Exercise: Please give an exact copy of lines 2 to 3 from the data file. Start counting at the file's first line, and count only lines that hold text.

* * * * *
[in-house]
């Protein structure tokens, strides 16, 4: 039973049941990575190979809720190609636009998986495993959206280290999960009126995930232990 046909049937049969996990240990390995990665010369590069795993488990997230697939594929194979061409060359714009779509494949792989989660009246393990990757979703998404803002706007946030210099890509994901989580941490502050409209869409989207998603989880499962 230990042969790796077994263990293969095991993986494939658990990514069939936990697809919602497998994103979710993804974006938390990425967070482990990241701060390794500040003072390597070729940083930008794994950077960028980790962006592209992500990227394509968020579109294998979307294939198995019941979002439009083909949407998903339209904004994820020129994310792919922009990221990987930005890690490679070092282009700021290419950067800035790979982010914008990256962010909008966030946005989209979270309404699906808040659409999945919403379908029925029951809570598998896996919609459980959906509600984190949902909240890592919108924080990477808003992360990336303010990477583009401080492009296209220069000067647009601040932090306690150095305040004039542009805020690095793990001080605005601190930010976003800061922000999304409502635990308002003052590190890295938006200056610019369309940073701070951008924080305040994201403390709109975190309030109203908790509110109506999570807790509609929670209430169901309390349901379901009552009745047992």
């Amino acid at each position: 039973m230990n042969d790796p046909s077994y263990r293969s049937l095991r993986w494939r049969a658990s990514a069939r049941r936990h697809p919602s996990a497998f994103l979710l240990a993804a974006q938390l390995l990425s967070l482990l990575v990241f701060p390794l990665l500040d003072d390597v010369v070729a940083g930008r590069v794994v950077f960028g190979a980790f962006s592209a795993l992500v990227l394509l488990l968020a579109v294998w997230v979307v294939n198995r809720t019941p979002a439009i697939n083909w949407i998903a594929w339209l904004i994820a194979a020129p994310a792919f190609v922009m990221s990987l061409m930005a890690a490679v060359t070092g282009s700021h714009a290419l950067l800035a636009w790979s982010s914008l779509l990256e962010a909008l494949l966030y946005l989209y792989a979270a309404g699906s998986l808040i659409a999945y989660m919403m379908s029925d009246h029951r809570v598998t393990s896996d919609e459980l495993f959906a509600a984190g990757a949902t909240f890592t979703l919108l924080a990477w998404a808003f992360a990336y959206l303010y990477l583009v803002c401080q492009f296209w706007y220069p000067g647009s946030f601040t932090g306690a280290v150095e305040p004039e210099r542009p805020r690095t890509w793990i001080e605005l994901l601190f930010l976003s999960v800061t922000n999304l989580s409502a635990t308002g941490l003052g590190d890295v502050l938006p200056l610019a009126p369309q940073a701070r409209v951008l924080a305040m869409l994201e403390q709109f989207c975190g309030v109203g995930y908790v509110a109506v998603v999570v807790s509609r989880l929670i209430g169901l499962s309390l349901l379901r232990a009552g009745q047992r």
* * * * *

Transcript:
């Protein structure tokens, strides 16, 4: 039973049941990575190979809720190609636009998986495993959206280290999960009126995930232990 046909049937049969996990240990390995990665010369590069795993488990997230697939594929194979061409060359714009779509494949792989989660009246393990990757979703998404803002706007946030210099890509994901989580941490502050409209869409989207998603989880499962 230990042969790796077994263990293969095991993986494939658990990514069939936990697809919602497998994103979710993804974006938390990425967070482990990241701060390794500040003072390597070729940083930008794994950077960028980790962006592209992500990227394509968020579109294998979307294939198995019941979002439009083909949407998903339209904004994820020129994310792919922009990221990987930005890690490679070092282009700021290419950067800035790979982010914008990256962010909008966030946005989209979270309404699906808040659409999945919403379908029925029951809570598998896996919609459980959906509600984190949902909240890592919108924080990477808003992360990336303010990477583009401080492009296209220069000067647009601040932090306690150095305040004039542009805020690095793990001080605005601190930010976003800061922000999304409502635990308002003052590190890295938006200056610019369309940073701070951008924080305040994201403390709109975190309030109203908790509110109506999570807790509609929670209430169901309390349901379901009552009745047992």
């Amino acid at each position: 039973m230990n042969d790796p046909s077994y263990r293969s049937l095991r993986w494939r049969a658990s990514a069939r049941r936990h697809p919602s996990a497998f994103l979710l240990a993804a974006q938390l390995l990425s967070l482990l990575v990241f701060p390794l990665l500040d003072d390597v010369v070729a940083g930008r590069v794994v950077f960028g190979a980790f962006s592209a795993l992500v990227l394509l488990l968020a579109v294998w997230v979307v294939n198995r809720t019941p979002a439009i697939n083909w949407i998903a594929w339209l904004i994820a194979a020129p994310a792919f190609v922009m990221s990987l061409m930005a890690a490679v060359t070092g282009s700021h714009a290419l950067l800035a636009w790979s982010s914008l779509l990256e962010a909008l494949l966030y946005l989209y792989a979270a309404g699906s998986l808040i659409a999945y989660m919403m379908s029925d009246h029951r809570v598998t393990s896996d919609e459980l495993f959906a509600a984190g990757a949902t909240f890592t979703l919108l924080a990477w998404a808003f992360a990336y959206l303010y990477l583009v803002c401080q492009f296209w706007y220069p000067g647009s946030f601040t932090g306690a280290v150095e305040p004039e210099r542009p805020r690095t890509w793990i001080e605005l994901l601190f930010l976003s999960v800061t922000n999304l989580s409502a635990t308002g941490l003052g590190d890295v502050l938006p200056l610019a009126p369309q940073a701070r409209v951008l924080a305040m869409l994201e403390q709109f989207c975190g309030v109203g995930y908790v509110a109506v998603v999570v807790s509609r989880l929670i209430g169901l499962s309390l349901l379901r232990a009552g009745q047992r």